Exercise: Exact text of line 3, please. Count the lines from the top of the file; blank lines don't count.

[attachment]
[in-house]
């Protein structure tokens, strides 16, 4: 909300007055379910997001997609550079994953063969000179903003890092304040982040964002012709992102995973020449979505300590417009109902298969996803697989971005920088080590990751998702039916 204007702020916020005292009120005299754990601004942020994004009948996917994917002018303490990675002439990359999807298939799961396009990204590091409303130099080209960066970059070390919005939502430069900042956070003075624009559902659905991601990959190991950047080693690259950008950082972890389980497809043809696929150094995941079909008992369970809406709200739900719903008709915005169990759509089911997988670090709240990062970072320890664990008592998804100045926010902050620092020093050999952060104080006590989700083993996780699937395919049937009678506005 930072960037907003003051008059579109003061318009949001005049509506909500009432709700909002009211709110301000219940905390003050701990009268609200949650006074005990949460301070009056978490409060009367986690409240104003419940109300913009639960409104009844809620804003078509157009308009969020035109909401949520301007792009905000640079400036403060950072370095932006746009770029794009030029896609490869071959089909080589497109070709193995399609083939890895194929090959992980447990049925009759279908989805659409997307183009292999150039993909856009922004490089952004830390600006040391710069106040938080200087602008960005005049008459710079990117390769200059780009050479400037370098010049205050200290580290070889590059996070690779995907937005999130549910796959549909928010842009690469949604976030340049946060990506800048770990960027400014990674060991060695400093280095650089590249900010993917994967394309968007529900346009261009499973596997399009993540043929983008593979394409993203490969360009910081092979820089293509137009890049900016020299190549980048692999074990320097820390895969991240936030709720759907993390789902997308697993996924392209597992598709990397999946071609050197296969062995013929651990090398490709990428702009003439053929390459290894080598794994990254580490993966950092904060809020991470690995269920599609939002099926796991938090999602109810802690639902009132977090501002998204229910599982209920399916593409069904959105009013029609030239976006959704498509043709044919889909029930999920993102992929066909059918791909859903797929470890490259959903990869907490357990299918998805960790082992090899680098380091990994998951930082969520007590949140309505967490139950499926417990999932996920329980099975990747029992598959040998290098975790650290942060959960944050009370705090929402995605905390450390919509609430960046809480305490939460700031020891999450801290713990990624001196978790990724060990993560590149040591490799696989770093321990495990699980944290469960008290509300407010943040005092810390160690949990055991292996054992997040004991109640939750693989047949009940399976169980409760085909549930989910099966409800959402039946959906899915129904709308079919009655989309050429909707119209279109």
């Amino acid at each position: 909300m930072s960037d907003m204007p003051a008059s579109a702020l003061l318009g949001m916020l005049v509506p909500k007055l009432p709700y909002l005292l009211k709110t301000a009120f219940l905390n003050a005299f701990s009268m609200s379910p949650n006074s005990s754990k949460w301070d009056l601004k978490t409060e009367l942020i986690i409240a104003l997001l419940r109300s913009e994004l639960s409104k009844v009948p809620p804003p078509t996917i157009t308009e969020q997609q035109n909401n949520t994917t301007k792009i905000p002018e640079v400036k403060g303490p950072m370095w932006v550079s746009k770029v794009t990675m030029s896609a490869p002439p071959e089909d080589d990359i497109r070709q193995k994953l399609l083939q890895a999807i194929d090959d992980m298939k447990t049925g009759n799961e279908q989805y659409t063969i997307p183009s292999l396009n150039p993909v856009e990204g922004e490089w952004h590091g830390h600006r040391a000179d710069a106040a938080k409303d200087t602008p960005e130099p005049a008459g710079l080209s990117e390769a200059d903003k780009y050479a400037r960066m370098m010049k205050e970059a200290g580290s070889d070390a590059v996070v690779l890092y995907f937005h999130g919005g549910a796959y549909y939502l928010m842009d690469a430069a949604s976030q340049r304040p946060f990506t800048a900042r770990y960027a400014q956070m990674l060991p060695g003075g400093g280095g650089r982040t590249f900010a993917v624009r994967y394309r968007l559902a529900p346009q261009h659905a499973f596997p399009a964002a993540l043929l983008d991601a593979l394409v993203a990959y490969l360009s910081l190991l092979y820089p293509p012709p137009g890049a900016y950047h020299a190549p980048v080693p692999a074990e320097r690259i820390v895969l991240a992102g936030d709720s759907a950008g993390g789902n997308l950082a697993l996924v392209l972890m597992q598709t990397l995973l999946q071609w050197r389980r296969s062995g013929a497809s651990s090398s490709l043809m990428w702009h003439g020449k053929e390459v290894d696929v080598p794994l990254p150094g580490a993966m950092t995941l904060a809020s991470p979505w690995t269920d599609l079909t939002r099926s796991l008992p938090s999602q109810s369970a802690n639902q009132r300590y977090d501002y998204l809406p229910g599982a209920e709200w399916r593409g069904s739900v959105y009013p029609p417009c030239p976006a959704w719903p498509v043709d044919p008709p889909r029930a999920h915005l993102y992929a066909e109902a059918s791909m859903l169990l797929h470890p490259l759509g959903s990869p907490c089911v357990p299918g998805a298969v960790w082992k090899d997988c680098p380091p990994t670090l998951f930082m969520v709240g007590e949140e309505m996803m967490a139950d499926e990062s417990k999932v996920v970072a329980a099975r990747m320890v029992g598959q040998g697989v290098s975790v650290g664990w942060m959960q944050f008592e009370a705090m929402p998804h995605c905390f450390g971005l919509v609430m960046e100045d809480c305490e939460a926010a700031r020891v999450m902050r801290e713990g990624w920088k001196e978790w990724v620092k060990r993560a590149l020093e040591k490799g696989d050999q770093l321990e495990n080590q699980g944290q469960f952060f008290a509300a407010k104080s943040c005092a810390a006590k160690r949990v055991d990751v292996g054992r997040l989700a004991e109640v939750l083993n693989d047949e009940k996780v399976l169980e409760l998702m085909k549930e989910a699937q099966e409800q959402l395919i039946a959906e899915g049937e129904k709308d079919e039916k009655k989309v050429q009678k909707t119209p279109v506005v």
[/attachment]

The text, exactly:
């Amino acid at each position: 909300m930072s960037d907003m204007p003051a008059s579109a702020l003061l318009g949001m916020l005049v509506p909500k007055l009432p709700y909002l005292l009211k709110t301000a009120f219940l905390n003050a005299f701990s009268m609200s379910p949650n006074s005990s754990k949460w301070d009056l601004k978490t409060e009367l942020i986690i409240a104003l997001l419940r109300s913009e994004l639960s409104k009844v009948p809620p804003p078509t996917i157009t308009e969020q997609q035109n909401n949520t994917t301007k792009i905000p002018e640079v400036k403060g303490p950072m370095w932006v550079s746009k770029v794009t990675m030029s896609a490869p002439p071959e089909d080589d990359i497109r070709q193995k994953l399609l083939q890895a999807i194929d090959d992980m298939k447990t049925g009759n799961e279908q989805y659409t063969i997307p183009s292999l396009n150039p993909v856009e990204g922004e490089w952004h590091g830390h600006r040391a000179d710069a106040a938080k409303d200087t602008p960005e130099p005049a008459g710079l080209s990117e390769a200059d903003k780009y050479a400037r960066m370098m010049k205050e970059a200290g580290s070889d070390a590059v996070v690779l890092y995907f937005h999130g919005g549910a796959y549909y939502l928010m842009d690469a430069a949604s976030q340049r304040p946060f990506t800048a900042r770990y960027a400014q956070m990674l060991p060695g003075g400093g280095g650089r982040t590249f900010a993917v624009r994967y394309r968007l559902a529900p346009q261009h659905a499973f596997p399009a964002a993540l043929l983008d991601a593979l394409v993203a990959y490969l360009s910081l190991l092979y820089p293509p012709p137009g890049a900016y950047h020299a190549p980048v080693p692999a074990e320097r690259i820390v895969l991240a992102g936030d709720s759907a950008g993390g789902n997308l950082a697993l996924v392209l972890m597992q598709t990397l995973l999946q071609w050197r389980r296969s062995g013929a497809s651990s090398s490709l043809m990428w702009h003439g020449k053929e390459v290894d696929v080598p794994l990254p150094g580490a993966m950092t995941l904060a809020s991470p979505w690995t269920d599609l079909t939002r099926s796991l008992p938090s999602q109810s369970a802690n639902q009132r300590y977090d501002y998204l809406p229910g599982a209920e709200w399916r593409g069904s739900v959105y009013p029609p417009c030239p976006a959704w719903p498509v043709d044919p008709p889909r029930a999920h915005l993102y992929a066909e109902a059918s791909m859903l169990l797929h470890p490259l759509g959903s990869p907490c089911v357990p299918g998805a298969v960790w082992k090899d997988c680098p380091p990994t670090l998951f930082m969520v709240g007590e949140e309505m996803m967490a139950d499926e990062s417990k999932v996920v970072a329980a099975r990747m320890v029992g598959q040998g697989v290098s975790v650290g664990w942060m959960q944050f008592e009370a705090m929402p998804h995605c905390f450390g971005l919509v609430m960046e100045d809480c305490e939460a926010a700031r020891v999450m902050r801290e713990g990624w920088k001196e978790w990724v620092k060990r993560a590149l020093e040591k490799g696989d050999q770093l321990e495990n080590q699980g944290q469960f952060f008290a509300a407010k104080s943040c005092a810390a006590k160690r949990v055991d990751v292996g054992r997040l989700a004991e109640v939750l083993n693989d047949e009940k996780v399976l169980e409760l998702m085909k549930e989910a699937q099966e409800q959402l395919i039946a959906e899915g049937e129904k709308d079919e039916k009655k989309v050429q009678k909707t119209p279109v506005v």